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Could changes in SSDI make it harder for older workers to get benefits?

| Jan 4, 2021 | Social Security Administration News

Getting an approval for your application for Social Security Disability benefits is not always easy. In fact, many people who apply for benefits get a denial the first time.

According to The Hill, there is a proposal that could make it even more difficult for older individuals to qualify for SSDI.

The issue

The Social Security Administration has to consider age when determining whether a person meets its definition of disability. The law recognizes that older individuals may have a harder time securing employment in general than younger workers, especially if they have a medical condition that limits their abilities.

The problem is the new changes would remove this consideration. The SSA could no longer consider the difficulties older workers have securing employment.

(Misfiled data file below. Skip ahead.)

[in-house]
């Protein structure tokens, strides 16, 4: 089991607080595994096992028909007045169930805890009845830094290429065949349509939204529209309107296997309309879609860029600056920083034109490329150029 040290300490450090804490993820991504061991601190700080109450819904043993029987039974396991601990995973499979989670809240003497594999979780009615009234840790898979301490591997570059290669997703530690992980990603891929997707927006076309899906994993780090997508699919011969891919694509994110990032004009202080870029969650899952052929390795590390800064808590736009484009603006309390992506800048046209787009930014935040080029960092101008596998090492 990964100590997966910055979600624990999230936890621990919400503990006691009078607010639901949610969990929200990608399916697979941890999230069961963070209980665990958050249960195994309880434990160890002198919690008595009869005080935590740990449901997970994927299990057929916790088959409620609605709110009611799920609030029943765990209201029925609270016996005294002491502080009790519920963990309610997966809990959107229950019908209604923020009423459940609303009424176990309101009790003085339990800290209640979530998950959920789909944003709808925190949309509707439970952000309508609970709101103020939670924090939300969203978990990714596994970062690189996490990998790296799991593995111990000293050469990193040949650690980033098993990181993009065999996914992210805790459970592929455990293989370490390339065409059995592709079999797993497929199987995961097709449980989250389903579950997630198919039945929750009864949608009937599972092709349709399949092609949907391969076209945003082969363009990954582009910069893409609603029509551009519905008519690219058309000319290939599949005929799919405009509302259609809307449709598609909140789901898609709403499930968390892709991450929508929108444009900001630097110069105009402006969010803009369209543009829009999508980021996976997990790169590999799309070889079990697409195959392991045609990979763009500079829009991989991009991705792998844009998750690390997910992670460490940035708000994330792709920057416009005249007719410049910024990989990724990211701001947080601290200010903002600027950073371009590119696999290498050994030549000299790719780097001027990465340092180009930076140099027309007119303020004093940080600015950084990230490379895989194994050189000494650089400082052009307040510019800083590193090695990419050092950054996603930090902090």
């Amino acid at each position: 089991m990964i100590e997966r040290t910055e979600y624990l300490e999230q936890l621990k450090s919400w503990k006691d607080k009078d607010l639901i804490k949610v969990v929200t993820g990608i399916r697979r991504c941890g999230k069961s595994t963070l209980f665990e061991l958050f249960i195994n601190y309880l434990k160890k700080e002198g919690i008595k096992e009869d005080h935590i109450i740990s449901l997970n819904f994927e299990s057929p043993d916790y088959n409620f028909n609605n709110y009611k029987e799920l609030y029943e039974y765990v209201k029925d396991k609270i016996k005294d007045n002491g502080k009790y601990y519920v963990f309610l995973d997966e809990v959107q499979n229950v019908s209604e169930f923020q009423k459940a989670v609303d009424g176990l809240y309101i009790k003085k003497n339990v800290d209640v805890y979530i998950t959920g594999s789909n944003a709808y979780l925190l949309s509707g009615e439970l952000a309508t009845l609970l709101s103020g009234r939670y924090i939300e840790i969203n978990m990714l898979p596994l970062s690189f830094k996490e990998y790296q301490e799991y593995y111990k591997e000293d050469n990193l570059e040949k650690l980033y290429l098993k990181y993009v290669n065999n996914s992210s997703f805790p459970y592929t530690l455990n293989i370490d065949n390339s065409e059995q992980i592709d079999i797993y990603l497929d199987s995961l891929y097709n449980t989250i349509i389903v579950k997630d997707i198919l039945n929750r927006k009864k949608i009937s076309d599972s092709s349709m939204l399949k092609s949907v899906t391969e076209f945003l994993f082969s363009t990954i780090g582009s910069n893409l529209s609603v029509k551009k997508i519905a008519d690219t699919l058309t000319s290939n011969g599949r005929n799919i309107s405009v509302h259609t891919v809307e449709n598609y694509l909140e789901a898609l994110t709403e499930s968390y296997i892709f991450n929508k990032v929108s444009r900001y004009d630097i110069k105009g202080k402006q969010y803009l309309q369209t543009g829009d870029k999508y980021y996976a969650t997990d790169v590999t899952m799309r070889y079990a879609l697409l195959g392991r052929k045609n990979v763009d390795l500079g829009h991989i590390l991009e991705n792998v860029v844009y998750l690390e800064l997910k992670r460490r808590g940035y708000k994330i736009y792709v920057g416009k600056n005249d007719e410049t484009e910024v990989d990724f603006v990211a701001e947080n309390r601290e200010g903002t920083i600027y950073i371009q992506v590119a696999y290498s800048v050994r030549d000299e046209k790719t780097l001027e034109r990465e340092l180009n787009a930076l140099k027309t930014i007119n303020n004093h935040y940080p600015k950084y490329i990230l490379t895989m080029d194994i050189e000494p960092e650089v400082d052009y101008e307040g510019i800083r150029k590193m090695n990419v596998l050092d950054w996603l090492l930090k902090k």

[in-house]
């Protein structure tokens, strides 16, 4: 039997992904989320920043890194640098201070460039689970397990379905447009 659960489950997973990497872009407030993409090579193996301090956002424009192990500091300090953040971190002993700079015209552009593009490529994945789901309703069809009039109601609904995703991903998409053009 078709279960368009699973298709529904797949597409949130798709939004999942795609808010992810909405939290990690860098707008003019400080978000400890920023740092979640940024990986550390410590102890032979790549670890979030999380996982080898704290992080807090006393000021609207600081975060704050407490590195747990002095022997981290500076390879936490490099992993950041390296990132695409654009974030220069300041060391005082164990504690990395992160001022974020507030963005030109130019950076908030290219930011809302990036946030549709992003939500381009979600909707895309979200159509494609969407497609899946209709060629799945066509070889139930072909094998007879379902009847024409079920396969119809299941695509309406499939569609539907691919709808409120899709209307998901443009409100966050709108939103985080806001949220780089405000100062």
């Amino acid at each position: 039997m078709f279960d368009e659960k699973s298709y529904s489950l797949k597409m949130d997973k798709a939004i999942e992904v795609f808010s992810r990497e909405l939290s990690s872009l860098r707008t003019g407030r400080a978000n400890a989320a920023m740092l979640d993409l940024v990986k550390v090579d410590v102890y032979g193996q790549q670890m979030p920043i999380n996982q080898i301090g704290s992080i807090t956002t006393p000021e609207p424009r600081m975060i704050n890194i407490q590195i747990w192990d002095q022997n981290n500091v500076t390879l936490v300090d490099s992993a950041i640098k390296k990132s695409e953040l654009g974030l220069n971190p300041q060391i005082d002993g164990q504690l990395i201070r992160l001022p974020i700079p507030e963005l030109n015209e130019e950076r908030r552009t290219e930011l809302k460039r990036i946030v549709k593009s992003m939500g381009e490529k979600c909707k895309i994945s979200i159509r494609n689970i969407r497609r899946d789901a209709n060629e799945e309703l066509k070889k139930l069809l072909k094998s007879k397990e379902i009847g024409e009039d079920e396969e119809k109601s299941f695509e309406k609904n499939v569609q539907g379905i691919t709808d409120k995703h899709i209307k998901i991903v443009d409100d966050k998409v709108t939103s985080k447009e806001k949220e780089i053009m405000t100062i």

The solution

The SSA’s proposal says that there is no need to consider it more difficult for older workers to find employment so this consideration is out of date. The SSA says that older workers can easily find jobs in the modern market.

The protection

You have some protection against an unreasonable SSA rejection. For example, if the SSA says it rejects your application because you can find a job, it must tell you what jobs for which you would qualify. It has to give examples.

Many times, though, even these rejections are unfair and the suggested jobs are unreasonable. A good example is that the SSA often says a person could work as an addresser, which is someone who addresses envelopes by hand or typewriter.

So, even though there is protection in place against denials without explanation, you will find the explanations do not always make sense. Furthermore, if the SSA gets its way, many older individuals will find a much harder time getting benefits approved because the SSA can continue to offer even more unreasonable employment suggestions.

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